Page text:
Monday June 17, 2024


By Diana Simmonds
May 6 2024

ISOLDE & TRISTAN Sport for Jove at the Old Fitz, 3 May-1 June 2024. Photography by Kate Williams

In 1997 German-Argentinian playwright Esther Vilar’s Isolde & Tristan caused a small sensation at the Lookout Theatre – a late lamented pocket venue above a Woollahra pub. Fast forward almost three decades and Damien Ryan, who played Tristan, is back with that same play, this time beneath a pub – the Old Fitz. This time, however, he’s the director and also boss of producing company, Sport for Jove, venue guests at the invitation of New GhostsEmma Wright and Lucy Clements.

And in a further intriguing twist, Emma Wright plays Isolde in this taut, dark, disconcertingly funny iteration of the ancient Celtic legend-aka-Wagnerian colossus. On a small, single-masted ship of gleaming, shadowy, angular black surfaces that meld with an equally black piano (set designer Tom Bannerman, magical lighting by Sophie Pekbilimli) appears the Opera Singer (Octavia Barron Martin). She occupies the liminal zone between reality and myth with fragments of Wagner’s epic delivered in the style of “real” opera. (As heard in the pubs of Milan and Venice before it was kidnapped by the alta borghesia.). Pianist Justin Leong accompanies her and he also colours the action throughout with sublime musical interludes and phrases.

Usually written the other way around – Vilar was a notorious iconoclast – the legend of Tristan and Isolde, or Iseult, or Yseult, is a classic Rom-minus-the-Com as he, prince and heir to his uncle King Marke of Cornwall, is sent to Ireland to fetch the princess. It’s planned that her marriage to the king will stop wars, improve trade, and generally do all the things for which women have forever been traded.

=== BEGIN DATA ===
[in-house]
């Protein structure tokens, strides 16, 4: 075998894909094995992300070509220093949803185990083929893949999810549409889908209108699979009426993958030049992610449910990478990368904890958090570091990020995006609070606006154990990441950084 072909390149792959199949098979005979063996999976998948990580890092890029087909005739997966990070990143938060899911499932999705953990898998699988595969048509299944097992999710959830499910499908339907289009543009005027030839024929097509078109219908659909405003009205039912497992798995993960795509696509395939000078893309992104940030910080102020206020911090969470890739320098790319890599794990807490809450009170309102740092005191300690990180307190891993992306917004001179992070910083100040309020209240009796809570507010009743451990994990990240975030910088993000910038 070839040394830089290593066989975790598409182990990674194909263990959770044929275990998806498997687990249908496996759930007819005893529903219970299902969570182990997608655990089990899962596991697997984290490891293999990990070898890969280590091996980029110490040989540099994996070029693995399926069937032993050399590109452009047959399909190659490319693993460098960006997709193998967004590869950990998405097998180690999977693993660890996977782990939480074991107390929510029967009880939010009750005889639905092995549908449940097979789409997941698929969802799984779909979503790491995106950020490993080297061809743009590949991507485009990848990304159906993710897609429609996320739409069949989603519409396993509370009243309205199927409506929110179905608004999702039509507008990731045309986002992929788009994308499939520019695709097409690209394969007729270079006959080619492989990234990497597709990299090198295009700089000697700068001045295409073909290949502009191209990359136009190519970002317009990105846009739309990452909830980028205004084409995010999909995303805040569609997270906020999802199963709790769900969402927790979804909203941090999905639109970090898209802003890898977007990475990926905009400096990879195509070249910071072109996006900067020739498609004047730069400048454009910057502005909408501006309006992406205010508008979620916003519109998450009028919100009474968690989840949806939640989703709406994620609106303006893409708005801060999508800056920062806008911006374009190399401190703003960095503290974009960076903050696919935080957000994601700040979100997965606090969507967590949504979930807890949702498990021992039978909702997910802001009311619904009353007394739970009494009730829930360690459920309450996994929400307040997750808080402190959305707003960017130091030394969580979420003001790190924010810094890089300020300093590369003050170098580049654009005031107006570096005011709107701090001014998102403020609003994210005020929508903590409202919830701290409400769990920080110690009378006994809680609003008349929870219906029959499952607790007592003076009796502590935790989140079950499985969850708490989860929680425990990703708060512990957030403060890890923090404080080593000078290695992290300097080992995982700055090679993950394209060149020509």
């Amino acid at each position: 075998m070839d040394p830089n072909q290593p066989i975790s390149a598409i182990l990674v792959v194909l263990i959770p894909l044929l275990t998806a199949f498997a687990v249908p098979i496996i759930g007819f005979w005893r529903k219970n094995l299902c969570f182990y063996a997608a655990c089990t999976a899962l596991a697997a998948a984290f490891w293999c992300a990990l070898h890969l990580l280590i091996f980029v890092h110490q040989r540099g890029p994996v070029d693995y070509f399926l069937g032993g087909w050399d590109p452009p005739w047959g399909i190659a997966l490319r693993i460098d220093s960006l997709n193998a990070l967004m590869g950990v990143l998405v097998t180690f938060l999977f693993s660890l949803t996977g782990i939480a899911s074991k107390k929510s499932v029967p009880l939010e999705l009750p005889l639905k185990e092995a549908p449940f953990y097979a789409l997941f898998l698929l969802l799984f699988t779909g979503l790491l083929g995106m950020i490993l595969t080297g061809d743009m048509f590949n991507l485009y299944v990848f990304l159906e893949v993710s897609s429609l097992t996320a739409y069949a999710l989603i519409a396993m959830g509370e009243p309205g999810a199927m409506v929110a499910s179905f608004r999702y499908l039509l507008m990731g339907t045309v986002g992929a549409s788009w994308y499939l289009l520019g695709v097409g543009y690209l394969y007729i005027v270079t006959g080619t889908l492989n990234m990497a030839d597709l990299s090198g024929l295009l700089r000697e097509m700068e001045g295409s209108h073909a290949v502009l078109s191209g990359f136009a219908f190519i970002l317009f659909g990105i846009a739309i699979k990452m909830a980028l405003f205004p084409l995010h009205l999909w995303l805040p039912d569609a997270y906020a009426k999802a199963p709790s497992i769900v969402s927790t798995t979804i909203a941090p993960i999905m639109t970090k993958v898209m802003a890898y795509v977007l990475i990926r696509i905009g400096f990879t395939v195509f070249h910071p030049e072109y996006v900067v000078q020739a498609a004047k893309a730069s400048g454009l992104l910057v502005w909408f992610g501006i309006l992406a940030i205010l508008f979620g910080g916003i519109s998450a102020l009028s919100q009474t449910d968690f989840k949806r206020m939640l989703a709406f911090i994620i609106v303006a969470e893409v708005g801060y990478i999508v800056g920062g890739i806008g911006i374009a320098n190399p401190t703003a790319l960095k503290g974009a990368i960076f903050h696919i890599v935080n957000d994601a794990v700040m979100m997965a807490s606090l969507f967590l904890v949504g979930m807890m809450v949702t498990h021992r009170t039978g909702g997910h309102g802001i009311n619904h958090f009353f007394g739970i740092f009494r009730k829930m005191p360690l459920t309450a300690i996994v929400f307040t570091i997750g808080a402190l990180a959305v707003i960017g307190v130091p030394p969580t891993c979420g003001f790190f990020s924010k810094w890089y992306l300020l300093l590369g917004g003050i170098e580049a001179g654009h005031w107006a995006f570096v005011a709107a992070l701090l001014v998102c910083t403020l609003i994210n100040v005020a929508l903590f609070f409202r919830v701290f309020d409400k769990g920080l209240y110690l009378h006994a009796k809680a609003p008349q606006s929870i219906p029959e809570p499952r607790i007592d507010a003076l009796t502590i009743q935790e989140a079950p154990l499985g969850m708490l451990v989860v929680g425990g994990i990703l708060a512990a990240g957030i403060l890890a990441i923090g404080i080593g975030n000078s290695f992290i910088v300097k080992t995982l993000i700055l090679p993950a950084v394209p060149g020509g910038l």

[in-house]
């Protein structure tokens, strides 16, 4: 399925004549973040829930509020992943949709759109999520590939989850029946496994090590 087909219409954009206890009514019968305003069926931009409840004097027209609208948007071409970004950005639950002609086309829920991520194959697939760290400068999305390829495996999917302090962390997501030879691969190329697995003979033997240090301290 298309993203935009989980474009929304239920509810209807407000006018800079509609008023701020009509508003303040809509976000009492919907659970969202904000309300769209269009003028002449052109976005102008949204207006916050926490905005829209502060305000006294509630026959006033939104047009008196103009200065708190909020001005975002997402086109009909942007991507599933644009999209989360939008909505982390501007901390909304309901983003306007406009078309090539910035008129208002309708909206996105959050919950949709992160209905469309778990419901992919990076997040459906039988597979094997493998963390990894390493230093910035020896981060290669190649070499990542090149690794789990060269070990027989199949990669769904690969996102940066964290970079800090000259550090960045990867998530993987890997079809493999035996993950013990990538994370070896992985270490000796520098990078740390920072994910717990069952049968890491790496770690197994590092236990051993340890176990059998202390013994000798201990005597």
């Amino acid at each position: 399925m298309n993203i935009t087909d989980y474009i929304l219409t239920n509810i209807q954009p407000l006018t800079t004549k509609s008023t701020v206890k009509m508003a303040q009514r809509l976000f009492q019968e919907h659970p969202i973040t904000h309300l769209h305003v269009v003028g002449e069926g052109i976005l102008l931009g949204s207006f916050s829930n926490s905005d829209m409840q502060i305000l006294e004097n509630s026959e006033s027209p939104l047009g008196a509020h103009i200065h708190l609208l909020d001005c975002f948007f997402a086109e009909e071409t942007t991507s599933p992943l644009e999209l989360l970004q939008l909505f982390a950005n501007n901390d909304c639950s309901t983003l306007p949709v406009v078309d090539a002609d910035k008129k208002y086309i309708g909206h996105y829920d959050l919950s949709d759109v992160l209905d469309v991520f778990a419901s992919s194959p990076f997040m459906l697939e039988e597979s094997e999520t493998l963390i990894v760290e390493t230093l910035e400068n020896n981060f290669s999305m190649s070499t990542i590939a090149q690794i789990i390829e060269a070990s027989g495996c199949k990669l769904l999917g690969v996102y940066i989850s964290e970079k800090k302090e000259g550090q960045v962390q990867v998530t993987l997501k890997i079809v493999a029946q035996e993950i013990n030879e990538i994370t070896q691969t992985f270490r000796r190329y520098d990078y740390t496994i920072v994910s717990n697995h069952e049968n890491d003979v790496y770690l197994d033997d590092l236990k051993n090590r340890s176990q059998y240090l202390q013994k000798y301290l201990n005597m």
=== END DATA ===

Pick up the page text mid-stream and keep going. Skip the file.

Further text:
In this instance, King Marke (Sean O’Shea) wasn’t thinking clearly in sending the scrumptiously irresistible Tom Wilson on such an errand. While he either snoozes at the helm or smoulders like a Hemsworth, his Tristan also attempts – valiantly – to fend off Isolde’s flirtations. Her mother’s Irish whiskey finally does the trick, however, and the inevitable gradually and sexily becomes inevitable.

Nevertheless, it’s not without obstacles as Tristan also, on his uncle’s orders, had murdered Isolde’s betrothed, Morold. The story’s two questions emerge from this revelation: does she find Tristan utterly beguiling, or is she really set on revenge? And, who is actually responsible for the killing: the King who ordered it, or the prince who carried out the order?

When, through storms both climactic and emotional, the ship finally reaches Cornwall, human dilemmas and realities collide. Isolde knows what she must do: her duty as the pawn in history’s longer game. Tristan, the prince in all ways, cannot believe he won’t – as always – get what he wants. At the same time, the deceptively foppish King Marke is also in the throes of delusion, and that there will be tears – and worse – before bedtime is a given.


How the dénouement is reached in just 100 finely-wrought, often violent, frequently surprising minutes is a tribute to director and cast. Isolde & Tristan is a story of love and hate, of morals and amorality; it’s a history lesson, a tragedy, a musical odyssey, and a story as old and up-to-the-minute as any that human foibles have ever imagined.

Happening in no fixed time through artful suggestions in costumes, (Bernadette Ryan), and Damien Ryan’s direction, the performances are arresting. Emma Wright and Tom Wilson sizzle as the illicit lovers, Octavia Barron Martin’s powerful soprano anchors the myth with earthy compassion, while Sean O’Shea is male aristocracy at its most comically oblivious. Justin Leong is as much a part of the drama as the actors and altogether it’s an enthralling and rare experience. Recommended without reservation.



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